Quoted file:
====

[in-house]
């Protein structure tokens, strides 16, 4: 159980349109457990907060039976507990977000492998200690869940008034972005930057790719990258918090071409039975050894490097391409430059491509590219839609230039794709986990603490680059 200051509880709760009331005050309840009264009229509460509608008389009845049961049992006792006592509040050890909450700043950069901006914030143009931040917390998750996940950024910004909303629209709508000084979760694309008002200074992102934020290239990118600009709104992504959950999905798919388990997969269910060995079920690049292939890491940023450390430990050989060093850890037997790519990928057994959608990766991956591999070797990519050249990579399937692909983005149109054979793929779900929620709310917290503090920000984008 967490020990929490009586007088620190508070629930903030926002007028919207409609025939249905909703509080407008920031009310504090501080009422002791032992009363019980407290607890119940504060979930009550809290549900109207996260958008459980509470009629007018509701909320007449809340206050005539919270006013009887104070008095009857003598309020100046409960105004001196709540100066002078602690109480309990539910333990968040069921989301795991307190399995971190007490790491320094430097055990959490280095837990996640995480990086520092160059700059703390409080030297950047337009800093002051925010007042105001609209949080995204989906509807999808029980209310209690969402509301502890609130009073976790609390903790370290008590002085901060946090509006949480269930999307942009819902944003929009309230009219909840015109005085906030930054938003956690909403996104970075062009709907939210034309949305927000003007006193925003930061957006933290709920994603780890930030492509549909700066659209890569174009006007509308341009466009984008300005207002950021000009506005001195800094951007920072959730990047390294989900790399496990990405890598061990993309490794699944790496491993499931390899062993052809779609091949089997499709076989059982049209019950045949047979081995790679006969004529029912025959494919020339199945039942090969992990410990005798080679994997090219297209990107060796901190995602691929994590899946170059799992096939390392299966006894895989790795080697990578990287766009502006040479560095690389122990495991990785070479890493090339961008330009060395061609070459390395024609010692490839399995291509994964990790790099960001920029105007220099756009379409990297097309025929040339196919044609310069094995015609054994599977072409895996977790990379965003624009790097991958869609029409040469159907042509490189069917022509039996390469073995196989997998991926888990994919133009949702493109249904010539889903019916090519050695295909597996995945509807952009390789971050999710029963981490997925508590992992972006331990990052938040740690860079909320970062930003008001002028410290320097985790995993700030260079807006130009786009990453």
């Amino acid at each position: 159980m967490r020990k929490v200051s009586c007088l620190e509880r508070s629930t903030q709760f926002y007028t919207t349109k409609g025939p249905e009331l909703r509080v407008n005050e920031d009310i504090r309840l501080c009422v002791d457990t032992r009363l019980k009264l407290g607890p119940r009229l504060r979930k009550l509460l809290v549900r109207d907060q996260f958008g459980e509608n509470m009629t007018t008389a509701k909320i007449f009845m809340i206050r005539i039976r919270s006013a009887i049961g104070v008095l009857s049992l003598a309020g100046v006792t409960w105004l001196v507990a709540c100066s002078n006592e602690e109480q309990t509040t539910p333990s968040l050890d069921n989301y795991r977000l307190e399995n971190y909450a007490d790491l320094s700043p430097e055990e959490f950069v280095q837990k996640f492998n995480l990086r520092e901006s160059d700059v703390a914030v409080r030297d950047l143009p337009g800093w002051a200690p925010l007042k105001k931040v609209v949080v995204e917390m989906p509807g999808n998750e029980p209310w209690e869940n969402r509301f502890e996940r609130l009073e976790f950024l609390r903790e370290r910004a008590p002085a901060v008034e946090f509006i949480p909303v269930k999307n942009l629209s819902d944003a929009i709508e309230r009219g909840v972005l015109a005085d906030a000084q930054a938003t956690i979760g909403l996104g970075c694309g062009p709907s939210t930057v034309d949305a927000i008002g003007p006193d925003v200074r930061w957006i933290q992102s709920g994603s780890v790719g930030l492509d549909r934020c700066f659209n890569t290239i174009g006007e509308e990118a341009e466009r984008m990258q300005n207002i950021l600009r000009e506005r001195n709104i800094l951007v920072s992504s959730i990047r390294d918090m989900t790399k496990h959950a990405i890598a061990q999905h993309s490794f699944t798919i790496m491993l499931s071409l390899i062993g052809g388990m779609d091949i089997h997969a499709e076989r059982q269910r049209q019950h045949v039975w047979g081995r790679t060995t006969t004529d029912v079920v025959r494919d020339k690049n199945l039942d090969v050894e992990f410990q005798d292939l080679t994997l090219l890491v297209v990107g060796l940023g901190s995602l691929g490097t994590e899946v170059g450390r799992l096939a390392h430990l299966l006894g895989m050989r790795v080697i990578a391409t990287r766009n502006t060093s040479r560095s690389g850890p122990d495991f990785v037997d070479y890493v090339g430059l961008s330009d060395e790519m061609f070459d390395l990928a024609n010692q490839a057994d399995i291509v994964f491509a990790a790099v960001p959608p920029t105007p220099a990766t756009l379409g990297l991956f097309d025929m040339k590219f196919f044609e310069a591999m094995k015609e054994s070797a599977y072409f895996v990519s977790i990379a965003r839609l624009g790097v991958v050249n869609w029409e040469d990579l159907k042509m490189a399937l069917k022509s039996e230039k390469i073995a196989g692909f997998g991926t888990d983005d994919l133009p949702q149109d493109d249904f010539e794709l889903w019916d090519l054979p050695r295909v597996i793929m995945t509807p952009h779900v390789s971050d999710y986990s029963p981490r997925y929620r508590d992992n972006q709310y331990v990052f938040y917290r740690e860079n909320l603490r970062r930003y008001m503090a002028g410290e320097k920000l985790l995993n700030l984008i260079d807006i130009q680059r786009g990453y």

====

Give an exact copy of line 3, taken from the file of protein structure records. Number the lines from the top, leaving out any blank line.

């Amino acid at each position: 159980m967490r020990k929490v200051s009586c007088l620190e509880r508070s629930t903030q709760f926002y007028t919207t349109k409609g025939p249905e009331l909703r509080v407008n005050e920031d009310i504090r309840l501080c009422v002791d457990t032992r009363l019980k009264l407290g607890p119940r009229l504060r979930k009550l509460l809290v549900r109207d907060q996260f958008g459980e509608n509470m009629t007018t008389a509701k909320i007449f009845m809340i206050r005539i039976r919270s006013a009887i049961g104070v008095l009857s049992l003598a309020g100046v006792t409960w105004l001196v507990a709540c100066s002078n006592e602690e109480q309990t509040t539910p333990s968040l050890d069921n989301y795991r977000l307190e399995n971190y909450a007490d790491l320094s700043p430097e055990e959490f950069v280095q837990k996640f492998n995480l990086r520092e901006s160059d700059v703390a914030v409080r030297d950047l143009p337009g800093w002051a200690p925010l007042k105001k931040v609209v949080v995204e917390m989906p509807g999808n998750e029980p209310w209690e869940n969402r509301f502890e996940r609130l009073e976790f950024l609390r903790e370290r910004a008590p002085a901060v008034e946090f509006i949480p909303v269930k999307n942009l629209s819902d944003a929009i709508e309230r009219g909840v972005l015109a005085d906030a000084q930054a938003t956690i979760g909403l996104g970075c694309g062009p709907s939210t930057v034309d949305a927000i008002g003007p006193d925003v200074r930061w957006i933290q992102s709920g994603s780890v790719g930030l492509d549909r934020c700066f659209n890569t290239i174009g006007e509308e990118a341009e466009r984008m990258q300005n207002i950021l600009r000009e506005r001195n709104i800094l951007v920072s992504s959730i990047r390294d918090m989900t790399k496990h959950a990405i890598a061990q999905h993309s490794f699944t798919i790496m491993l499931s071409l390899i062993g052809g388990m779609d091949i089997h997969a499709e076989r059982q269910r049209q019950h045949v039975w047979g081995r790679t060995t006969t004529d029912v079920v025959r494919d020339k690049n199945l039942d090969v050894e992990f410990q005798d292939l080679t994997l090219l890491v297209v990107g060796l940023g901190s995602l691929g490097t994590e899946v170059g450390r799992l096939a390392h430990l299966l006894g895989m050989r790795v080697i990578a391409t990287r766009n502006t060093s040479r560095s690389g850890p122990d495991f990785v037997d070479y890493v090339g430059l961008s330009d060395e790519m061609f070459d390395l990928a024609n010692q490839a057994d399995i291509v994964f491509a990790a790099v960001p959608p920029t105007p220099a990766t756009l379409g990297l991956f097309d025929m040339k590219f196919f044609e310069a591999m094995k015609e054994s070797a599977y072409f895996v990519s977790i990379a965003r839609l624009g790097v991958v050249n869609w029409e040469d990579l159907k042509m490189a399937l069917k022509s039996e230039k390469i073995a196989g692909f997998g991926t888990d983005d994919l133009p949702q149109d493109d249904f010539e794709l889903w019916d090519l054979p050695r295909v597996i793929m995945t509807p952009h779900v390789s971050d999710y986990s029963p981490r997925y929620r508590d992992n972006q709310y331990v990052f938040y917290r740690e860079n909320l603490r970062r930003y008001m503090a002028g410290e320097k920000l985790l995993n700030l984008i260079d807006i130009q680059r786009g990453y």